Baclofen pump installation is overall safe procedure. However, implant related problems are reported in approx 10-15 % of cases including kinking of catheter, blockage or failure to deliver drug or infection of pump needing revision. Cost of baclofen procedure is prohibitive for Indian population which is approximately 5 lakhs with need for follow up every three months to refill the drug. If baclofen drug delivery stops for any reason like pump failure or inability to come for follow up and refill, patient slips into baclofen withdrawal syndrome which can be fatal at times.
7. What is selective posterior rhizotomy?
As discussed above, our movements are fine tuning of checks and balances of various feedback mechanisms at the level of spinal cord supervised by brain input. In spasticity, these feedback mechanisms become hyperactive due to absence of brain supervision. In selective posterior rhizotomy procedure, we do selective deafferentiation meaning reducing the hyperactive inputs from muscles hence affecting the reflex arc. This decreases the muscle nerve input to nerve thus reducing the spasticity. This is done at the level of nerve roots joining the spinal cords.
8. What are the tests needed for this procedure?
This procedure per say does not need any special tests however detailed evaluation by physiotherapist for grade of spasticity, muscle power, gait or walking pattern of patient are needed. Overall assessment for predicting the benefit to patient is carried out in OPD basis. In cerebral palsy cases, we need to go for IQ testing and other evaluations to predict the outcomes of surgery. Few blood tests as initial screening for surgical fitness are carried out. Primary fitness to undergo surgery is also evaluated.
9. What is done in this surgery?
This surgery is highly specialized surgery and needs multitude of technological gadgets at backend at operation theatre apart from especially trained neurosurgeon. A small incision is taken at midback level in midline. After identifying the nerve roots and spinal cord, we identify incoming nerves to spinal cord. After fine dissection under microscope, these nerves are split into fine fibers. These individual fibers are stimulated to grade the muscle response and classified as normal or abnormal response on the basis of graph they produce. Selectively, those fibers with abnormal response were divided to optimize the outcomes.
10. What are the outcomes of surgery?
Surgery is very effective and reduction of spasticity is noted immediately after surgery in post operative period. This relief of spasticity is long lasting and many times permanent. Patient is typically discharged after 7-8 days of surgery and sent to rehabilitation unit. Post operative physiotherapy and rehabilitation training program is of utmost importance for optimum outcomes. No need of regular follow up is needed once patient attends rehabilitation program. Improvements are noted in gait, walking speed, walking distance, independent ambulation and confidence of patient.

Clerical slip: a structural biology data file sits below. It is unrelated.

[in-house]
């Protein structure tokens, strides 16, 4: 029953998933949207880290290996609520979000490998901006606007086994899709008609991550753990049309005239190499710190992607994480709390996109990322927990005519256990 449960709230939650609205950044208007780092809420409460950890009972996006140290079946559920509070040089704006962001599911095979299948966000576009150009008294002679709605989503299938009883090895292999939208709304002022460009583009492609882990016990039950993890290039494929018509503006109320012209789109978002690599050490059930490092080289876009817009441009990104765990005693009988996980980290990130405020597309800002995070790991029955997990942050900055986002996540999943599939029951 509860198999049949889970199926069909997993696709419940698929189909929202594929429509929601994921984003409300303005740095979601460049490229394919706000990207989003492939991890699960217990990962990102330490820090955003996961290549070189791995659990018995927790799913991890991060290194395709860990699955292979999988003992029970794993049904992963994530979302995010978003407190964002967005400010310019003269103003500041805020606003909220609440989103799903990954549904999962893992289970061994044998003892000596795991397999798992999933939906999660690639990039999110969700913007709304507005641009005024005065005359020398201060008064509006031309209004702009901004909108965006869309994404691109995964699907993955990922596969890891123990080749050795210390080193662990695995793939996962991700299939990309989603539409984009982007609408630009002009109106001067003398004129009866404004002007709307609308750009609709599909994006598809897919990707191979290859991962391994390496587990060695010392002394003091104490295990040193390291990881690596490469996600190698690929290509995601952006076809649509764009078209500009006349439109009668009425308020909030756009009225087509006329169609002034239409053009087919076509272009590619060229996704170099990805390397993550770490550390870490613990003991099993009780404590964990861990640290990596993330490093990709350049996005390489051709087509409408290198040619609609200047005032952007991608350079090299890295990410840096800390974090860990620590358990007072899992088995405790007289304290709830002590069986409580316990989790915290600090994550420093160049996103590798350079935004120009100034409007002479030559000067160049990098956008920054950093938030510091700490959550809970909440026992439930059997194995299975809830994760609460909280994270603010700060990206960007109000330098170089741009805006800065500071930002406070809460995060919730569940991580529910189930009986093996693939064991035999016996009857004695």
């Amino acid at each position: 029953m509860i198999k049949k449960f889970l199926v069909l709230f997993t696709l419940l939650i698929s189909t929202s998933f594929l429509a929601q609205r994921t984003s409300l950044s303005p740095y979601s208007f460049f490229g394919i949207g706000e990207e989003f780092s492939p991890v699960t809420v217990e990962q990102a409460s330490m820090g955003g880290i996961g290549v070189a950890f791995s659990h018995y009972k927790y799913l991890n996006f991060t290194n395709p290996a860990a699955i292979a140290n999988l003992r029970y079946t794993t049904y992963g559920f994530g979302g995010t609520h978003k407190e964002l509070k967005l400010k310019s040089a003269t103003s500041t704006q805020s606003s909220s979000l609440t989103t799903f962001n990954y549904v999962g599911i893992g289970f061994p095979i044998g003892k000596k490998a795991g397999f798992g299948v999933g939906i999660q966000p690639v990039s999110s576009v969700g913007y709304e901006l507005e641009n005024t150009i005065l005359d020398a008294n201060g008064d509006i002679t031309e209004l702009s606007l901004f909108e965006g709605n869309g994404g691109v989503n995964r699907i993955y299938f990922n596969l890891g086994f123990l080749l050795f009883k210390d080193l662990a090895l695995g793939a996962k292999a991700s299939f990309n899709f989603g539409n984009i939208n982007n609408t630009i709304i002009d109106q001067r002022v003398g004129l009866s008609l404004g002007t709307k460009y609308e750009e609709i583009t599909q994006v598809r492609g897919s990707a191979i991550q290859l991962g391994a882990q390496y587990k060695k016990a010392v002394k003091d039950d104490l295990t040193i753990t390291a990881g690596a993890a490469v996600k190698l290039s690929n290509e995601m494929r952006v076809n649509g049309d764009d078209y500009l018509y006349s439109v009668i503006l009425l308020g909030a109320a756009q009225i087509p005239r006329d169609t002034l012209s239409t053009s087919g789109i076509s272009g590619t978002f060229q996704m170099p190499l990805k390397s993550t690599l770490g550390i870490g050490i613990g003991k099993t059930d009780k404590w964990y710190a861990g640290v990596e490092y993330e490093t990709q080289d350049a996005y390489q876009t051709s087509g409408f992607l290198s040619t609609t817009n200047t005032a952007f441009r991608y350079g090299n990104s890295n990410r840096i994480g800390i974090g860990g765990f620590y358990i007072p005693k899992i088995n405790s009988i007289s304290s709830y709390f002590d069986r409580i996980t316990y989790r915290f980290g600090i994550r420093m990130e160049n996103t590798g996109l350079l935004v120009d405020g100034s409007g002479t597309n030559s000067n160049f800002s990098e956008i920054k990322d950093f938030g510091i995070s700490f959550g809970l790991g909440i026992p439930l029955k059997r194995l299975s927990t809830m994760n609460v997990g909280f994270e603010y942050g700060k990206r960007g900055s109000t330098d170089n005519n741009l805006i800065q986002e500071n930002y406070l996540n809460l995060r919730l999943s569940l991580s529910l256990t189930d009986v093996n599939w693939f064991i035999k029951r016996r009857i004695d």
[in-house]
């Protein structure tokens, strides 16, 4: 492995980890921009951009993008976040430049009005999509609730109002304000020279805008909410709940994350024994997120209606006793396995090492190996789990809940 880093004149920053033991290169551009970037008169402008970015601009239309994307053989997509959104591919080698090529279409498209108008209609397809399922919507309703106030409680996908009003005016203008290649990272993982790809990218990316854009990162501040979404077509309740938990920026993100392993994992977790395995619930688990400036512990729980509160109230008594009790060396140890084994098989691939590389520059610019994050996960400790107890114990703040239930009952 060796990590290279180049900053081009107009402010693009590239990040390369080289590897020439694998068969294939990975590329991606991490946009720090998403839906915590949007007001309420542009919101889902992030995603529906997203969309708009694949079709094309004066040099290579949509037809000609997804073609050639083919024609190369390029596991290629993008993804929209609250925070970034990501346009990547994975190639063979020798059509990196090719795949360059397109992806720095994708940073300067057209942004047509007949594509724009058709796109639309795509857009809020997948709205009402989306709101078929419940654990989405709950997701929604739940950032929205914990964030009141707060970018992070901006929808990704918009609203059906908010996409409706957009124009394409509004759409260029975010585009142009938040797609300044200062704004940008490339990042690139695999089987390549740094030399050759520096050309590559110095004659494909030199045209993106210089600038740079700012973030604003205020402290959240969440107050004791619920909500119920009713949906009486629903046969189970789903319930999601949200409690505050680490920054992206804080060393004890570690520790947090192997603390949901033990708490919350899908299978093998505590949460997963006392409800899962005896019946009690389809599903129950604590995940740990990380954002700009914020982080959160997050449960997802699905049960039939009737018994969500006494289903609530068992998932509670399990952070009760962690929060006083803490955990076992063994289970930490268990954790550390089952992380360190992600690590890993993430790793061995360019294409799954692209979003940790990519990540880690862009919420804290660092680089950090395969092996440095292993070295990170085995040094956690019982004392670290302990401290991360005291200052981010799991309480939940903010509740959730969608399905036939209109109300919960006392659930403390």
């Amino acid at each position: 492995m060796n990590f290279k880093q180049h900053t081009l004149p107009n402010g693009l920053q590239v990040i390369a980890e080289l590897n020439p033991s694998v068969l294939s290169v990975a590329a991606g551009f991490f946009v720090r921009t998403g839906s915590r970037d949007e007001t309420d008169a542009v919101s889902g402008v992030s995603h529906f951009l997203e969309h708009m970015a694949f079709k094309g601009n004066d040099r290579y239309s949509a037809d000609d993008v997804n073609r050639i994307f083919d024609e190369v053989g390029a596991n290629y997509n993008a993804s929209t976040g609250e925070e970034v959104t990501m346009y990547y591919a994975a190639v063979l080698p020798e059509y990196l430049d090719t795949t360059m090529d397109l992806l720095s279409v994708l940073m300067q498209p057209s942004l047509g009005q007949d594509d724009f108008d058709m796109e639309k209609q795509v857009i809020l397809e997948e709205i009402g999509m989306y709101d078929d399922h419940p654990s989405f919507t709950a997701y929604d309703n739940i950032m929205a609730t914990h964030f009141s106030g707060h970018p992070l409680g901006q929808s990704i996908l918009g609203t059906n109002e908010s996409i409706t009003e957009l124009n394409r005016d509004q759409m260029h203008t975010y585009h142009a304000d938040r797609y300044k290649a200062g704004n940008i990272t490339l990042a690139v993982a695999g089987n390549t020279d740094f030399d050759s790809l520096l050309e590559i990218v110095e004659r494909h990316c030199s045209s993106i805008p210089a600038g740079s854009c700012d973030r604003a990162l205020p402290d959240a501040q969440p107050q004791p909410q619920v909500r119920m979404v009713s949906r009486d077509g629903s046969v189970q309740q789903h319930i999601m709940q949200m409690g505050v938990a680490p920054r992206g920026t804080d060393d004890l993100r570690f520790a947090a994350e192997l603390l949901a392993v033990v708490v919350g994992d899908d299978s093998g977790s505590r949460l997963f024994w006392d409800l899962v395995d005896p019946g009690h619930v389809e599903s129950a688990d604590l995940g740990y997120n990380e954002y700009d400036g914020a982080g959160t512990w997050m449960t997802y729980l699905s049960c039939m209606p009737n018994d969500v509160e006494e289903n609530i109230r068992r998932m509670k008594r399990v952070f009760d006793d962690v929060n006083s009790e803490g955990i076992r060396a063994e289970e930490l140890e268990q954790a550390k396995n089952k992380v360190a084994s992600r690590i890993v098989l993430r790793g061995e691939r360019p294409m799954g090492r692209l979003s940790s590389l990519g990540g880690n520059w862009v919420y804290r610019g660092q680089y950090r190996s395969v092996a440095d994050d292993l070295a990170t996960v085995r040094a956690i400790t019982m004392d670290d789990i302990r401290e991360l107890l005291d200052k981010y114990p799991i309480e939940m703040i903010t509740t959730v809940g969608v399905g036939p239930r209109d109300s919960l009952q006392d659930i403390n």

11. What are complications of surgery?
Selective posterior rhizotomy is safe, simple and effective procedure if performed by trained neurosurgeon under optimum operative theatre infrastructure. Few patients complain of hyperesthesia for few weeks. Few have temporary urinary complaints like difficulty in micturition and may need urinary catheter for couple of weeks. Temporary constipation can be observed. Weight gain is observed in few patients.
12. What is selective peripheral neurectomy?
When spasticity is focal meaning limited to any one limb or one side of body in that case we selectively cut a specific nerve to get rid of unwanted spasticity. This has similar principle of disturbing the reflex arch and feedback mechanism however this procedure is done under local anesthesia and day care procedure so that patient can go home the same day. Efficacy of this procedure is long lasting and improves ambulation and walking. These are cost effective procedure with expenses upto 30 thousands and much cheaper compared to botox injections which are offered to patients.
13. Which are the patients which are benefitted most with neurectomy?
Selective peripheral neurectomies are mainly used in rehabilitation of post stroke patients with hemiplegia or monoplegia and severe spasticity affecting ambulation. Other indications include focal spasticity of any origin affecting one side observed in spinal cord injuries. Hemiplegic form of cerebral palsy patients are hugely benefitted with selective peripheral neurectomies.
On national epilepsy day in 2016, we organized a small marathon and walkathon for epilepsy patients. Few of those patients who underwent epilepsy surgery participated and completed 100 meter run. This event helped us to create awareness about safety of epilepsy surgeries and neutralizing the stigma of epilepsy surgeries.